Wednesday, July 13, 2016

How Books Show What Stitches Us Together

This is stupid. This is so stupid. Really.

After admiring Helen DeWitt for years because of Lightning Rods and Your Name Here, I was finally able to get a copy of The Last Samurai, her debut novel that, despite establishing her as, well, a genius I'd say, had gone out of print not too long after it appeared. It came out in 2000 and, along with a few other books from roughly that era (Infinite Jest comes to mind, A Visit from the Goon Squad a little later), is in that strange middle time when writers and readers were beginning to explore what could replace postmodernism. It is a celebration of writing and culture and intelligence and it is also about the impossibility of being a parent and it is also about the impossibility of being a child and it is also about how beautiful it is to be different and it is also about how challenging it is to be different.

But that really isn't the point. At least, not this point at this moment. Though the book is filled with the kind of stuff I usually write about: the idea that “every great book teaches us how to read itself” and “a writer triumphs by giving us the resources for play and growth” and “language is a jail whose bars we can bend,” and even “'intelligence' is not an idea that behaves,” that isn't what I'm writing about now.

Since I'm talking about a recent experience, feel free to safely assume that events in the world beyond my control but not beyond my responsibility were making me feel despondent. (Good old 2016.) Most of the time you can say, “Well, there's always something, right?” and though that's true, there have been times in the last year or so when the reply would be, “Yeah, but not like this.” I could still remind myself about the good in the world, still be thankful for what was in my life, still identify and enact things that I could do that could, in their own small way, maybe help a little, but it wasn't always easy. And also, at times, it felt like, as important as self-care is, despondent was the best way to feel. Despondency is sometimes the correct response. There is something important about getting close to, but not crossing over into, despair.

And then, I'm reading The Last Samurai, and, somewhat obliquely (as is the nature of the book) I discover that Ludo, the child genius and one of the protagonists, and I have the same birthday. Knowing how well DeWitt balances reference universes, I wouldn't be surprised if she were playing games with astrological cusps and equinoxes or some crazy shit I don't know about, but that's not the point.

There's ennui and then there's CAT ENNUI.
I said, out loud, for only my cat Circe to hear, wrapped around a smile “Holy shit!” I know. Stupid.

I don't entirely know why this absolute total coincidence, this 1-in-366 (Leap Year) chance of convergence, made me so happy in this weird little quiet moment when there was so much other more important stuff going on in the world, but it did. Here randomly, really meaninglessly, was a stupid, simple, beautiful, connection between me and another human being. That date means something to Helen DeWitt and it means something to me.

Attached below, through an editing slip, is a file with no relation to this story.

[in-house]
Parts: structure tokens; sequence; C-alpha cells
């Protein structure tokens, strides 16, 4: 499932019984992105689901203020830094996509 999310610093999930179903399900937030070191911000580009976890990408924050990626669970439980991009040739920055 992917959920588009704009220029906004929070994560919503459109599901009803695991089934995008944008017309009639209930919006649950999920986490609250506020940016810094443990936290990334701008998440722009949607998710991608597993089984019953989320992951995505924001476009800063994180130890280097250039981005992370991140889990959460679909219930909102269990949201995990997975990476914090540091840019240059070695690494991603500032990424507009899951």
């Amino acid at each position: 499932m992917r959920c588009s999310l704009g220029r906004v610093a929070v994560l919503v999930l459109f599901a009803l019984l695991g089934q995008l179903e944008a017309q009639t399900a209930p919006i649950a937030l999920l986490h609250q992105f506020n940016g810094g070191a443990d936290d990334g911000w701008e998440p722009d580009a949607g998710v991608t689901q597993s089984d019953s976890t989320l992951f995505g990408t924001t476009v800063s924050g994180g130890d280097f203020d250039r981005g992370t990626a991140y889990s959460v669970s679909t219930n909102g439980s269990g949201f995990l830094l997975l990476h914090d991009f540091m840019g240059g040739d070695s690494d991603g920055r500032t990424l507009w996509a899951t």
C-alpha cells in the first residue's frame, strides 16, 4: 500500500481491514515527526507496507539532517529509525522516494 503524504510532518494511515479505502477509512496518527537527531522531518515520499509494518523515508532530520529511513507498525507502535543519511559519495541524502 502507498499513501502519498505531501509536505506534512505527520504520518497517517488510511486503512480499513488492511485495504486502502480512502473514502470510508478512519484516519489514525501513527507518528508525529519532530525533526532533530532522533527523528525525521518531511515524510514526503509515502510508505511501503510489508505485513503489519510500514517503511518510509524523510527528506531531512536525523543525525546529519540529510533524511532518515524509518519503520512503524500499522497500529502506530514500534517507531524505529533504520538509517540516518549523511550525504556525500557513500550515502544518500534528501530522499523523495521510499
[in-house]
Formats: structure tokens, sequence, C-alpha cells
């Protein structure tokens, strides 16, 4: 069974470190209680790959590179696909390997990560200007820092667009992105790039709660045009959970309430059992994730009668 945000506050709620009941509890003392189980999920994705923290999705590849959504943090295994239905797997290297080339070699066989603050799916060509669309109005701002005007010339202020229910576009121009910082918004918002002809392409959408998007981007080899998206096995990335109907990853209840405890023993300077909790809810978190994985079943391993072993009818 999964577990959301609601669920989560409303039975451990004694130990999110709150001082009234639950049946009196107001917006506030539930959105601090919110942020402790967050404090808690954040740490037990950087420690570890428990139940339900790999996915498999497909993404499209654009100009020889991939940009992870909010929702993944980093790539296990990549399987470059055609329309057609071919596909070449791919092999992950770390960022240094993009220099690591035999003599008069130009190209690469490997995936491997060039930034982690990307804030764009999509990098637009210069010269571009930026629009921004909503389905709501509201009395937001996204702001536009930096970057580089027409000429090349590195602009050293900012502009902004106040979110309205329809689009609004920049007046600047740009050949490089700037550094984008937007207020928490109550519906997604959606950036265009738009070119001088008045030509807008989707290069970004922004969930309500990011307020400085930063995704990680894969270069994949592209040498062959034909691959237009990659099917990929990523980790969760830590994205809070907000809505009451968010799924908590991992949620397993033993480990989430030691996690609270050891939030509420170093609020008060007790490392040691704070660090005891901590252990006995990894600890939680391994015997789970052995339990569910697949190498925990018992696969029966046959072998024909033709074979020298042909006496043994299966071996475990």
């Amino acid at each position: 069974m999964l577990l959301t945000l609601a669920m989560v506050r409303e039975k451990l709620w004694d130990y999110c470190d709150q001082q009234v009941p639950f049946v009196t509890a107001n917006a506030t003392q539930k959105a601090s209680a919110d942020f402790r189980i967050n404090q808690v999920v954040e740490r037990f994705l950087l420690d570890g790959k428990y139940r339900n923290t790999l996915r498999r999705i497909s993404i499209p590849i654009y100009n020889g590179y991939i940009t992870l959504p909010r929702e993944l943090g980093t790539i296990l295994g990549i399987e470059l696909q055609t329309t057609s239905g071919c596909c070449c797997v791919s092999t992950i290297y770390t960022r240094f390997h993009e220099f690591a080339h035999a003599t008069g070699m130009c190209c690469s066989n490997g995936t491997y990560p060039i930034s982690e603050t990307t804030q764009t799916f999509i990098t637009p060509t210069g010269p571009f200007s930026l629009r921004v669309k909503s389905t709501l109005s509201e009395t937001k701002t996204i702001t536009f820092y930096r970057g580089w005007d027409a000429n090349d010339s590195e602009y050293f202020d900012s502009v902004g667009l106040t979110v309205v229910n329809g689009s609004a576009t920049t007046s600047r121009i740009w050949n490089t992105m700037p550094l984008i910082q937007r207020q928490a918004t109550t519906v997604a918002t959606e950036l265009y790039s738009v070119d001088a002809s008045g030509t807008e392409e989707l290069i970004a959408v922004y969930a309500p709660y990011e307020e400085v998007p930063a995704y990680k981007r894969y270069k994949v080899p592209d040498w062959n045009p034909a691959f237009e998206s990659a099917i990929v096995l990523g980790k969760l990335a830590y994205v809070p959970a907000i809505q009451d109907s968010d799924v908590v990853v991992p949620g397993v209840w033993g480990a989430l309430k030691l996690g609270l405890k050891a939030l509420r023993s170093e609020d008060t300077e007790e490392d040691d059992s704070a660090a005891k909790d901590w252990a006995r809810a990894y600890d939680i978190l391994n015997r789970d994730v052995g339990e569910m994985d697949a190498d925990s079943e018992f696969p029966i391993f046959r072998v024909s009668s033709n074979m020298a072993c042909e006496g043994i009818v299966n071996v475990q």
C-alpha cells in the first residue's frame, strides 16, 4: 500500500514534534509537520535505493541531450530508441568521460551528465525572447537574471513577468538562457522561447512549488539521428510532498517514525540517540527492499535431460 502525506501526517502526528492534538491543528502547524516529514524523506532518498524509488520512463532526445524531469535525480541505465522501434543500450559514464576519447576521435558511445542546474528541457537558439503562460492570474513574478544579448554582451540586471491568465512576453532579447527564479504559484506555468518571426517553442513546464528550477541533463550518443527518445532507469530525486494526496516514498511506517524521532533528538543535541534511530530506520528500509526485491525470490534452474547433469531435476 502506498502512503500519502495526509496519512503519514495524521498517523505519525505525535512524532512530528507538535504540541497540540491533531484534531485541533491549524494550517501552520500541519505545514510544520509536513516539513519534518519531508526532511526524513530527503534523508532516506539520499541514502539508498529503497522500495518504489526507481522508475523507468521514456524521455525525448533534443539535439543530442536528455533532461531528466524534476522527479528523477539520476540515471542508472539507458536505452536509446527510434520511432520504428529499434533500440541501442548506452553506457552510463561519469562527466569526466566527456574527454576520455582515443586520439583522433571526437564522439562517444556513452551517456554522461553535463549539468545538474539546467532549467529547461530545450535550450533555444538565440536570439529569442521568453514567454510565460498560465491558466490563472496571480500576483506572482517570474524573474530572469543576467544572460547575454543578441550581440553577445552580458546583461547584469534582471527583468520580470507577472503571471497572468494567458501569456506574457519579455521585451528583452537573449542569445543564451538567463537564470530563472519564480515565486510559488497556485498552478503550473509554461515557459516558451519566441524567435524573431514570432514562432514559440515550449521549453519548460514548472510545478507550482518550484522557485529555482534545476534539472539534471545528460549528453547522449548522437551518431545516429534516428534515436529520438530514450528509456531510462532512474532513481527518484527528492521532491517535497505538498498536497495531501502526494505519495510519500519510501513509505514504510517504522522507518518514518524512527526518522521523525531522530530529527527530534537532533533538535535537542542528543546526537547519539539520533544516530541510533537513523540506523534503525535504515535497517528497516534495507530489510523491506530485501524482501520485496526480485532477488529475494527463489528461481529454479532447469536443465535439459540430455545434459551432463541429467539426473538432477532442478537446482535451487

When someone writes a book, they encase a fragment of their own humanity between the covers and then give it to us and then that fragment belongs exclusively to us and also universally to everyone who might read it.

But the book doesn't just stitch the author and the reader together. There are now stitches between me and every other person with my birthday who reads The Last Samurai, and between every other person who loves the movie The Seven Samurai and reads the book The Last Samurai, and between every other person who values and/or enjoys displays of academic intelligence and reads The Last Samurai, and I imagine through my connections to friends who are parents, between every parent who, in the moment, because they're so sleep deprived, stressed out by shit at their job, worried about the bills, suddenly, when their child asks, after knowing the water cycle since elementary school, have no fucking clue why it rains, and reads Sibylla's attempts to encourage, contain, and support a child far too big for the world in The Last Samurai. And those stitches are only limited by language and literacy. Time and distance, the usual forces of connective erosion, are powerless.

It is hard to see a connection to people you just see on the street. Sure, we all know we are connected. We all know about the whole human family and such, but you can know something in many different ways and some of those don't really mean all that much. But by encasing humanity in something that will stay still and wait for us, books are able to present those connections to us in some of those ways of knowing that mean quite a lot.

It would probably be too much to say that books themselves stitch us together, but there are few better ways to see those stitches than reading a book.

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